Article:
Traditional music and dance from Mongolia to Japan were on display Saturday — and sometimes given a modern twist.

An invitation from one Indian dancer — “Would you Bhangra with us?” — proved irresistible to some of those attending North Hempstead’s Seventh Annual Asian-American Festival.

The dance troop led children and adults through a Punjabi dance, simplified so that no one was left behind.

One opening move became the “roly-poly,” rotating one’s arms and hands around each other. The exercise concluded with double OK signs.

“They’re so Americanized but they still have their culture,” said Jean Bartholomew, 40, of Garden City, who lived in Japan for five years.

Singers performed Korean and American pop music after the more austere Japanese harpists.

Dedication and a love of the various art forms from Pakistan, India, Japan, Mongolia, China and Korea were the performers’ passports.

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Nanami Horie, 11, of Port Washington, who performed a stylized dance in a red kimono, has been studying for five years.

“I wanted her to learn Japanese culture here in America ... and she likes it very much,” said her mother, Tomomi.

“This is my passion,” said Anju Jhawar, 44, of Woodbury, who holds a master’s in finance, before performing a Ghumar-style of dance from Rajhasthan.

The hundreds who attended despite the clouds and chilly temperature could try their hand at calligraphy and origami, don formal Korean dress, or enjoy Japanese or Chinese tea ceremonies.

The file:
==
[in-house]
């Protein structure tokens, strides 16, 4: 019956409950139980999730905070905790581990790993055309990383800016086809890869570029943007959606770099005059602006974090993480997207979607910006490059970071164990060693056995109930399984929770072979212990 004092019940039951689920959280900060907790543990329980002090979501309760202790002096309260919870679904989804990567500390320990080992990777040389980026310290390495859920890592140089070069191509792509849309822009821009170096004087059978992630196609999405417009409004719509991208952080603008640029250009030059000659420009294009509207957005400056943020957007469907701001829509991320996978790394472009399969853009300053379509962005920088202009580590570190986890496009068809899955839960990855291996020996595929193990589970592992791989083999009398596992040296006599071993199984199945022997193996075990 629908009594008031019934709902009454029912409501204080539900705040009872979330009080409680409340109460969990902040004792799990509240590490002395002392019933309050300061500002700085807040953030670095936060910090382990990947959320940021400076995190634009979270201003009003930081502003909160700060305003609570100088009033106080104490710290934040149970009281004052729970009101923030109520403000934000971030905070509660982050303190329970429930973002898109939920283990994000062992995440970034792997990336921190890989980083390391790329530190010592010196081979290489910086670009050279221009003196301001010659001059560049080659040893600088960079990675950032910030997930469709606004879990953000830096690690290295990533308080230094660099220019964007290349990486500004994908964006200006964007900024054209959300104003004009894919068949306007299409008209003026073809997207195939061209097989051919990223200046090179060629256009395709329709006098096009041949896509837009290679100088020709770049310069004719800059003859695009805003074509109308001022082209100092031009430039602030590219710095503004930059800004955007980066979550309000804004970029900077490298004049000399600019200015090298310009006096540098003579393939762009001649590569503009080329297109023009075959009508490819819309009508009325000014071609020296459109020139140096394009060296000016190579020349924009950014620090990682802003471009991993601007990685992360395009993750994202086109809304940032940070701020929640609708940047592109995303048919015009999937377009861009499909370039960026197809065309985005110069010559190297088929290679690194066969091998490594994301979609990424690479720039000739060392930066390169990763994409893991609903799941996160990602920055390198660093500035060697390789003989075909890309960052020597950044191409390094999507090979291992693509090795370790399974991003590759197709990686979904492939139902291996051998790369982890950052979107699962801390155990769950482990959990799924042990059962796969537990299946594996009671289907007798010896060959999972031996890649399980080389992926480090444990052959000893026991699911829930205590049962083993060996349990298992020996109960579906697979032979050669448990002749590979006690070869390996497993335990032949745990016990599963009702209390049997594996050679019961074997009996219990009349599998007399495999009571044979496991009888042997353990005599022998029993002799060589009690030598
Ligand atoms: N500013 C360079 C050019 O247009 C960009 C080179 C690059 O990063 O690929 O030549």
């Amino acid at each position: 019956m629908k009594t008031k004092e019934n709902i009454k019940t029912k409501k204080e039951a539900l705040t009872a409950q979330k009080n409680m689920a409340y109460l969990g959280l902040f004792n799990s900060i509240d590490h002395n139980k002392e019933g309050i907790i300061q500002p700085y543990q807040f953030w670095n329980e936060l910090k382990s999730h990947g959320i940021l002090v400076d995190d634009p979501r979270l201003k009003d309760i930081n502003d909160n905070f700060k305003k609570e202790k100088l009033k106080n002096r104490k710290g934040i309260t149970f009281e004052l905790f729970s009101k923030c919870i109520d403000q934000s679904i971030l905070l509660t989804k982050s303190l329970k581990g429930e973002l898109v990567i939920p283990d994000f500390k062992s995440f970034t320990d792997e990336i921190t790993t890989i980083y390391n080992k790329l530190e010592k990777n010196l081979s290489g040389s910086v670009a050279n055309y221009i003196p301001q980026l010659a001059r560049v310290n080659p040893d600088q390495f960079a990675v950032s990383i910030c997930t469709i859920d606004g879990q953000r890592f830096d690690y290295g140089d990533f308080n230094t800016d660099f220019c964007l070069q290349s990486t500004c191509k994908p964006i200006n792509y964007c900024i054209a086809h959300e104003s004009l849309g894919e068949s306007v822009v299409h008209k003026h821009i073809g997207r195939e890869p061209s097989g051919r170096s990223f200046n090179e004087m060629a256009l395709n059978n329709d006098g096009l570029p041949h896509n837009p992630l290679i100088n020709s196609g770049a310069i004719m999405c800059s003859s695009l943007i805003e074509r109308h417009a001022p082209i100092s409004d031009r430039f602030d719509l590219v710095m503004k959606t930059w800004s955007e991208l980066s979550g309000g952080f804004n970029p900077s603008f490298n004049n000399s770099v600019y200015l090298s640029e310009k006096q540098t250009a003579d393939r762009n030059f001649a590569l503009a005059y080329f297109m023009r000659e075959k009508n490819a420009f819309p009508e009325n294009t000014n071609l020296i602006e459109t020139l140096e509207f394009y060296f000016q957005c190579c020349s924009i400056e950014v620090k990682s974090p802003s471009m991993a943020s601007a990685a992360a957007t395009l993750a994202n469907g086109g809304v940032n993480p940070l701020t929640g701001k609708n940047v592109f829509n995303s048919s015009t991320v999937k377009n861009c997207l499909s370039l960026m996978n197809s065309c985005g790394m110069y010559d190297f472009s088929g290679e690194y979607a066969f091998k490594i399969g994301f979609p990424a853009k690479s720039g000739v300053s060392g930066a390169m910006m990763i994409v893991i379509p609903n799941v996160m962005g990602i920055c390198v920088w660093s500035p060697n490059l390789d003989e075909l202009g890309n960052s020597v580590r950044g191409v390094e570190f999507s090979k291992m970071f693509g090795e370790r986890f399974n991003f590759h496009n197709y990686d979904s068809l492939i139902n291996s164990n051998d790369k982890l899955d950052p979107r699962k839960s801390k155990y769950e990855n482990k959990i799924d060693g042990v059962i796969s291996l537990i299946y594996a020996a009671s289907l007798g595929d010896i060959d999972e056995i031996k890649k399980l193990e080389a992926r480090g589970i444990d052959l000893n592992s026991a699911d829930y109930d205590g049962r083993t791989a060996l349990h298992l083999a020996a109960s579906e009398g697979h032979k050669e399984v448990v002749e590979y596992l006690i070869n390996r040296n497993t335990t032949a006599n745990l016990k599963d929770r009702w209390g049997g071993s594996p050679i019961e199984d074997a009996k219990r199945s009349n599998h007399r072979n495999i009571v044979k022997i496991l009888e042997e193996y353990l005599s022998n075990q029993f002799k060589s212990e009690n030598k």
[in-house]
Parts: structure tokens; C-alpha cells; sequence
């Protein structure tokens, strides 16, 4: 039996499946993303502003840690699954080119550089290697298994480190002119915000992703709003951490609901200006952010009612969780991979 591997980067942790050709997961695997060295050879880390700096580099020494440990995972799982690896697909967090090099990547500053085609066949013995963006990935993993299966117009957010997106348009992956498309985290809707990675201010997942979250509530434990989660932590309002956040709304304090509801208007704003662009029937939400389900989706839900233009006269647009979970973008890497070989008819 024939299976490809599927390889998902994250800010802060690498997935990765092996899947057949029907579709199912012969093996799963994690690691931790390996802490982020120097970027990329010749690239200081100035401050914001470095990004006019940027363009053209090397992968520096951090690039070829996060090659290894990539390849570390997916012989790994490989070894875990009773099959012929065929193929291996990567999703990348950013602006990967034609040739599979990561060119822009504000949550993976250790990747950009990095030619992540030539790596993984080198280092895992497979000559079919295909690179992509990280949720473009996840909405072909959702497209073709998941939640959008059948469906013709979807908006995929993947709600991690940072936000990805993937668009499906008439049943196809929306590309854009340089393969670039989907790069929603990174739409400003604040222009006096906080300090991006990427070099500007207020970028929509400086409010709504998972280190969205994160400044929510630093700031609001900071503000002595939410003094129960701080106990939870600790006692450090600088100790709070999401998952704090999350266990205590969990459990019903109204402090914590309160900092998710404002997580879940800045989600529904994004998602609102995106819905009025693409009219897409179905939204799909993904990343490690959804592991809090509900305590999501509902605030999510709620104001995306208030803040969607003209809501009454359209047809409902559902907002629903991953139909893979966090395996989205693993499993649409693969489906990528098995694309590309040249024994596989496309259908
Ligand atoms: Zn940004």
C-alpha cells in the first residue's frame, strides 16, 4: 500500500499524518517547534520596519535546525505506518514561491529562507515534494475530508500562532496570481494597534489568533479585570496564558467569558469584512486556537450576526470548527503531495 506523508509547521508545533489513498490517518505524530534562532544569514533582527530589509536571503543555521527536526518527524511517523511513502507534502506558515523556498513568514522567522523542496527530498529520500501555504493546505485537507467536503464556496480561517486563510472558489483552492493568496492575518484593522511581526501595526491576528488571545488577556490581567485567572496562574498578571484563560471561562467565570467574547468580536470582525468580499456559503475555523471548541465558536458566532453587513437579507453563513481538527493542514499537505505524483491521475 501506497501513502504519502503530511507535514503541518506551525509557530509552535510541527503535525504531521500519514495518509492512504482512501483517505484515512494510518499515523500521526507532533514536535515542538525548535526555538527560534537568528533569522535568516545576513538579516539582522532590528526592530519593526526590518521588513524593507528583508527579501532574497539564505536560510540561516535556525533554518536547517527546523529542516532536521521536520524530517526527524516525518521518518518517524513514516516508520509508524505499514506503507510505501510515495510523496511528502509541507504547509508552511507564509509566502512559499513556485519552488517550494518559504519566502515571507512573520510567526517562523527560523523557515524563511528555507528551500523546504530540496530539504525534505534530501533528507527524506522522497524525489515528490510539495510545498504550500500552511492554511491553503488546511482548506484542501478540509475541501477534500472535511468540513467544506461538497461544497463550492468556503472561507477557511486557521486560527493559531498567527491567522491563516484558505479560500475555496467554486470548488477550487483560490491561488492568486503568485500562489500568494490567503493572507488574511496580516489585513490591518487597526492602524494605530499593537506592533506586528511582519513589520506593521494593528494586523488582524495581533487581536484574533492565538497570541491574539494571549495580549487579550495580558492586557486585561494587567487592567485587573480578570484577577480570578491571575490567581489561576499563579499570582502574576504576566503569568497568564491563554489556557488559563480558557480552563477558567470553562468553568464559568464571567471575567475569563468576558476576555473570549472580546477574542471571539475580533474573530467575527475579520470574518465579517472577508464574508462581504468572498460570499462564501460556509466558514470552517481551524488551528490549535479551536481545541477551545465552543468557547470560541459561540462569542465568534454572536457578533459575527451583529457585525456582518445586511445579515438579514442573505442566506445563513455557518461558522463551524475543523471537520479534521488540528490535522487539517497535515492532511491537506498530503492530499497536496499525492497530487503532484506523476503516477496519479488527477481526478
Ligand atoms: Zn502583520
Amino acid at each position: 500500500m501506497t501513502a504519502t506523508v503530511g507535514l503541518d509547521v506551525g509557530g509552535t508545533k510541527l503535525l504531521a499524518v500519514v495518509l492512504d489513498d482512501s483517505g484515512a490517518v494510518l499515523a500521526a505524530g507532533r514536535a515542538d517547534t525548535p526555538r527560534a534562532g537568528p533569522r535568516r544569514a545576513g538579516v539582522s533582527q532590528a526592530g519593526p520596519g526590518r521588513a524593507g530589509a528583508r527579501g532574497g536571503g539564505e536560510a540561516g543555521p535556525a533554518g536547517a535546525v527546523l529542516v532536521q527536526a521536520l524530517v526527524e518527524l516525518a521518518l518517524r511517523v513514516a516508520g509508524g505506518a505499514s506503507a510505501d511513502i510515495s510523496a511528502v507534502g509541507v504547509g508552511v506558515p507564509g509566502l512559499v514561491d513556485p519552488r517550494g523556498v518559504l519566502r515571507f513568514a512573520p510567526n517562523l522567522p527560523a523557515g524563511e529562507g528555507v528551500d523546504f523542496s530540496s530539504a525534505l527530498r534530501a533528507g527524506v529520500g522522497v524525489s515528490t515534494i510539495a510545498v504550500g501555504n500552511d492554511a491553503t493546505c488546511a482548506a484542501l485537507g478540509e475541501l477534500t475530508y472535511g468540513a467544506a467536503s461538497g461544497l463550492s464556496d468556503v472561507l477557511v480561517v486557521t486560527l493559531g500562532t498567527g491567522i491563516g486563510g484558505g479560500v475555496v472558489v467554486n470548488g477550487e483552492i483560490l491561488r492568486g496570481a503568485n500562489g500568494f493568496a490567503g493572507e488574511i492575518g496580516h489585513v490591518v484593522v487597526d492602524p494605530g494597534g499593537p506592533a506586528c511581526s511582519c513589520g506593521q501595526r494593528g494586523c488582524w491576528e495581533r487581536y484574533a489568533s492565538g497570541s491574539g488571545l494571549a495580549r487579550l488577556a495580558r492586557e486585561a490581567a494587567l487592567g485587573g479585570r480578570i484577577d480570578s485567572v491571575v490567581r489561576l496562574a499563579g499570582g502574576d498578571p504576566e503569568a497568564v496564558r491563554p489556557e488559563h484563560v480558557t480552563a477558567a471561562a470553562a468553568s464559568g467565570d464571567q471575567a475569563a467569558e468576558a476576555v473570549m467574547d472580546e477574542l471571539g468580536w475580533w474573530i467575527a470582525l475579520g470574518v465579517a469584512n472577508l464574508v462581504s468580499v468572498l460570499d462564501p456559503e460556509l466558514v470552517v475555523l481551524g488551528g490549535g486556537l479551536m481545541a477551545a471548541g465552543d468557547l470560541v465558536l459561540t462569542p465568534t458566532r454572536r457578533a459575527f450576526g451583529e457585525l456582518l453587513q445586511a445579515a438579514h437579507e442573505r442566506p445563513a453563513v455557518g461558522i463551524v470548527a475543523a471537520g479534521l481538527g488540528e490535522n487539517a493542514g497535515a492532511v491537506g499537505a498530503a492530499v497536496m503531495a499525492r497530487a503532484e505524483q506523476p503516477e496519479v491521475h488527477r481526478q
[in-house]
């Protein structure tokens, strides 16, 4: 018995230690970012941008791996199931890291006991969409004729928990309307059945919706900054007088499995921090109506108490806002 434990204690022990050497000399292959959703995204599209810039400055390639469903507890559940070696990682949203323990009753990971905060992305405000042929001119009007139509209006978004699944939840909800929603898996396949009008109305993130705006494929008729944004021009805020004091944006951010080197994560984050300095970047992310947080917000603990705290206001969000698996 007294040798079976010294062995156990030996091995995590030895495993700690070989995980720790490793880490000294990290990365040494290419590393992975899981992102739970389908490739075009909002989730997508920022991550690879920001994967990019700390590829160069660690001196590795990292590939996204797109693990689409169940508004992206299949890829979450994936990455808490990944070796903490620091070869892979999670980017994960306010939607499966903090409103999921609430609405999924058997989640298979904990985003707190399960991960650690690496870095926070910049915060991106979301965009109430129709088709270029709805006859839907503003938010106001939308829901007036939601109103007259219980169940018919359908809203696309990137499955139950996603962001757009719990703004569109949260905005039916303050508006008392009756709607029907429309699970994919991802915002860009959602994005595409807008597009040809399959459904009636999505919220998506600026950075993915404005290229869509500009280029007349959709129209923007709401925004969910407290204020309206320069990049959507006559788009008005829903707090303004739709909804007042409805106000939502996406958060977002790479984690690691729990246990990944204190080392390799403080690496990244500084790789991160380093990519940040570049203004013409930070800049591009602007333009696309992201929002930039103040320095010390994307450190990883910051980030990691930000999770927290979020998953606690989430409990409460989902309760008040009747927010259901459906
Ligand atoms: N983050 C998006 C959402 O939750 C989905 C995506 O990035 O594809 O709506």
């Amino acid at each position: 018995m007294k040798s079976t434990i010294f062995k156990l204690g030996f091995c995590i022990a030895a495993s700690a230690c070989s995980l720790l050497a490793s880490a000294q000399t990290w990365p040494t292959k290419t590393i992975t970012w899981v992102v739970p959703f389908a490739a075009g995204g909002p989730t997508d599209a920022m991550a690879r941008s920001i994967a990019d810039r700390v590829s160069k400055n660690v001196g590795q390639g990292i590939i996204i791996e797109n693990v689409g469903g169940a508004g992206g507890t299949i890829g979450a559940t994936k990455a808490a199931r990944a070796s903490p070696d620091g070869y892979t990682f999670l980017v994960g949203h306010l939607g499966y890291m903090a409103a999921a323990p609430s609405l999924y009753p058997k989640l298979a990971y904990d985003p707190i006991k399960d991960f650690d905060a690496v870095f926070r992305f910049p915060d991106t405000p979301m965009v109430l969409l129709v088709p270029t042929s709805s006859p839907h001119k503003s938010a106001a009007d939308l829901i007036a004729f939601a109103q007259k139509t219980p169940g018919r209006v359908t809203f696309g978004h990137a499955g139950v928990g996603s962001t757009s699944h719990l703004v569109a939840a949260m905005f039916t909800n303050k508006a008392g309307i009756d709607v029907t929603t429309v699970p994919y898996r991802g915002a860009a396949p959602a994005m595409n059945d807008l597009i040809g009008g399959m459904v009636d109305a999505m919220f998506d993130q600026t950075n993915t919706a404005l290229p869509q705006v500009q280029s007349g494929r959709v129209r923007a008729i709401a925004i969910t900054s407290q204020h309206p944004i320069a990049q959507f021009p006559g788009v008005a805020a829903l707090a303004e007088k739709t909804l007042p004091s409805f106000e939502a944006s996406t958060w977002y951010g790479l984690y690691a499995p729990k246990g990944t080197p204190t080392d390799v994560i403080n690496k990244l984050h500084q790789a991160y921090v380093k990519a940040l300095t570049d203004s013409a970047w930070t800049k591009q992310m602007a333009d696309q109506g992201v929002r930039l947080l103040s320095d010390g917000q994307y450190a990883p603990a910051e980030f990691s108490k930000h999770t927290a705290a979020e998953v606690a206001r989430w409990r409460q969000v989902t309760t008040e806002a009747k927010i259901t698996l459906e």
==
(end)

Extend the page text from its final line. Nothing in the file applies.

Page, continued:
Sometimes dodging raindrops, the crowd also sampled various Asian cuisines.

After lunching with her mother, one arts-and-craft-lover, Autumn Mayley, 7, painted a rainbow before moving on to decorative stamps.

“This year we liked the steamed pork buns and the red bean pastry — and we also liked the Indian rice,” said her mother, Donna Lee, 44, of Manhasset.

“We’re taking the Indian food, which is new to me,” said Fred Scala of Mineola, with his wife, Sarah.

Indian pancakes and red curry also found favor with two Manhattan parents, Wallis, 44, and Ron Yu, 50.

Karen, their 5-year-old daughter, however, stuck with macaroni and cheese from home.

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Dancers from the Flushing-based RuDanceNY studio were among the performers, and director Bao Ru embraced the festival’s unifying nature, saying some of the traditional Chinese dances share formal and beautiful elements with their Latin counterparts.

And to him, the Tai Chi and kung fu performances revealed the underlying grace and even musicality in what perhaps is more commonly thought of as martial arts.

“There are very kinds of beautiful movements in the Tai Chi,” he said on Friday. “Tai Chi is a dance.”